The instant case commenced with plaintiff's filing a complaint in the Eastern District of California on June 13, 2005. (See Compl.) The complaint generally focused on plaintiff's arrest and prosecution for attempted stalking, and it named as defendants not only Johnson-Norman, but also the District of Columbia, the Metropolitan Police Department of the District of Columbia, and several assistant United States attorneys ("AUSAs"). (Id. at 1.) On June 20, 2006, after the District of Columbia settled and the claims against the AUSAs were dismissed, the case against Johnson-Norman was transferred to this Court on June 20, 2006. (See Am. Compl. ¶ 1.)
After the case was transferred, plaintiff filed an amended complaint on September 20, 2006. The amended complaint added a count for violation of the Fair Credit Reporting Act, 15 U.S.C. § 1681, et seq., claiming that in April 2004 defendant had used her position as an employee of Wells Fargo to obtain plaintiff's credit report illegally. (Id. ¶¶ 44-51.) On December 20, 2006, this Court dismissed all other counts of the complaint for failure to state claims upon which relief could be granted. Rogers, 466 F. Supp. 2d at 162. The Court relied primarily on collateral estoppel, explaining that plaintiff could not relitigate the veracity of defendant's charges of stalking and harassment. Id. at 168-74.
On the count that remains, plaintiff has indicated that he does not intend to seek more than the one thousand-dollar statutory minimum, as provided for by 15 U.S.C. § 1681n(a)(1)(B). (Def.'s Second Mot. to Compel Attach. E at 1) ("[S]ince damages have not been accurately determined as of the date of this correspondence, damages may therefore be deemed to be limited to those allowable by statute.").
Not surprisingly, even though only one limited claim has survived, the course of the proceedings has mirrored the tortured relationship of these parties. First, plaintiff's discovery responses reflect his obstinance and raise a serious question as to his motivations for prosecuting this claim. In response to document requests, plaintiff produced only one letter that he sent to Wells Fargo on January 26, 2006 (id. Attach. D), even though that letter references a January 9, 2006 letter from plaintiff to Wells Fargo and a January 16, 2006 letter in response. (Id.) Although plaintiff has produced neither of these letters, he appears not to deny that he has a copy of at least one of the letters. (Id. Attach. A ¶ 3.) In addition, although it appears that plaintiff's key evidence in support of his claim is a July 14, 2005 credit report prepared by Experian, he produced only one page of the twenty-two page report and that page was heavily redacted. (Def.'s Mot. for Spoliation Sanctions Attach. B.) Nonetheless, when asked in a request for admission if the one letter to Wells Fargo and the one page of the Experian report were the only two documents relevant to his claim, plaintiff refused to respond in the affirmative. (Def.'s Second Mot. to Compel Attach. A ¶ 7.)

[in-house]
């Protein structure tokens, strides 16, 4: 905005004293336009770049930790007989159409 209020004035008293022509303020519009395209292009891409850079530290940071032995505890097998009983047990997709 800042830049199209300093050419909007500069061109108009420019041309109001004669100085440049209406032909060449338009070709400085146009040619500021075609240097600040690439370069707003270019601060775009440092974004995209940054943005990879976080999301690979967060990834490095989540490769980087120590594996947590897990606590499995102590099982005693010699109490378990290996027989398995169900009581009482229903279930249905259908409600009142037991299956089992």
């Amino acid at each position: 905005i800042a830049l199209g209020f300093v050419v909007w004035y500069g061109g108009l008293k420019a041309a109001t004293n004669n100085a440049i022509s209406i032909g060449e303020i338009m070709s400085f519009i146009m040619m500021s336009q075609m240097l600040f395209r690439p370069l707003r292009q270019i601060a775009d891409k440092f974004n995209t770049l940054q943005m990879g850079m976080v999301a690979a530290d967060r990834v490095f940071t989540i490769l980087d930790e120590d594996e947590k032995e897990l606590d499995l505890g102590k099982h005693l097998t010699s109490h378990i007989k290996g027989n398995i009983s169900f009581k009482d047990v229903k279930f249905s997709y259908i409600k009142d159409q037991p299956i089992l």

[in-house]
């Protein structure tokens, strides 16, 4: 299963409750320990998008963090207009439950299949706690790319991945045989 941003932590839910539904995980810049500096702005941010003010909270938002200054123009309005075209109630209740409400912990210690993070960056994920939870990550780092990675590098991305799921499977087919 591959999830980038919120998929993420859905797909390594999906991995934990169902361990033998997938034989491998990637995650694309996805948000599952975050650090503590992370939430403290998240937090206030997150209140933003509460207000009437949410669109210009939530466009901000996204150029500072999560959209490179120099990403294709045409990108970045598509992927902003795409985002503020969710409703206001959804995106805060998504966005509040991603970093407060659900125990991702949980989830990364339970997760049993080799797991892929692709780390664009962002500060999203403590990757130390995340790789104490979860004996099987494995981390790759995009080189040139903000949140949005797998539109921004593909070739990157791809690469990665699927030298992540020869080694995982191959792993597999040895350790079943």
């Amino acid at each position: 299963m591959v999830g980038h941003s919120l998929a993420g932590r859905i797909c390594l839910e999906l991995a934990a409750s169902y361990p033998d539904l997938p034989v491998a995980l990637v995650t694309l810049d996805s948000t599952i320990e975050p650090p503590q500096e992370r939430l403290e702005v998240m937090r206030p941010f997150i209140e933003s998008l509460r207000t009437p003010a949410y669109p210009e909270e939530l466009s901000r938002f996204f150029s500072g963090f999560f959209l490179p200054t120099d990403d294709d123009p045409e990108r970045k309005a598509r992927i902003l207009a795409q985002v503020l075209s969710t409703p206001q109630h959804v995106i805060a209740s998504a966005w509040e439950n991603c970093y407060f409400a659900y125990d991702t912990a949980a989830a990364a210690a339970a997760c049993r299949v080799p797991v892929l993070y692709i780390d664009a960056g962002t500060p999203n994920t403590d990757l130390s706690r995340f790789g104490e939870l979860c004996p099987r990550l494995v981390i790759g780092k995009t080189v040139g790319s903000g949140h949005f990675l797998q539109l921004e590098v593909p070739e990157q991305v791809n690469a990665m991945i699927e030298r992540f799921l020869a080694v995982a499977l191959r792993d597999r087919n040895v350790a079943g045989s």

Plaintiff has also attempted to obstruct third-party discovery by refusing to consent to a protective order and by attempting to prevent defendant from obtaining information from third parties by referencing his Social Security number. Plaintiff sought emergency relief by requesting a preliminary injunction that would have forced defense counsel to surrender to plaintiff documents produced by third parties in response to subpoenas containing plaintiff's Social Security number.*fn1 (Pl.'s Emergency Req. for Prelim. Inj. Relief & Mot. for a Permanent Inj.) On April 19, 2007, he also sent e-mails to Wells Fargo instructing them to seek the return of all documents it had sent to defense counsel.*fn2 (See Def.s Opp'n at 5 & Attach. F.)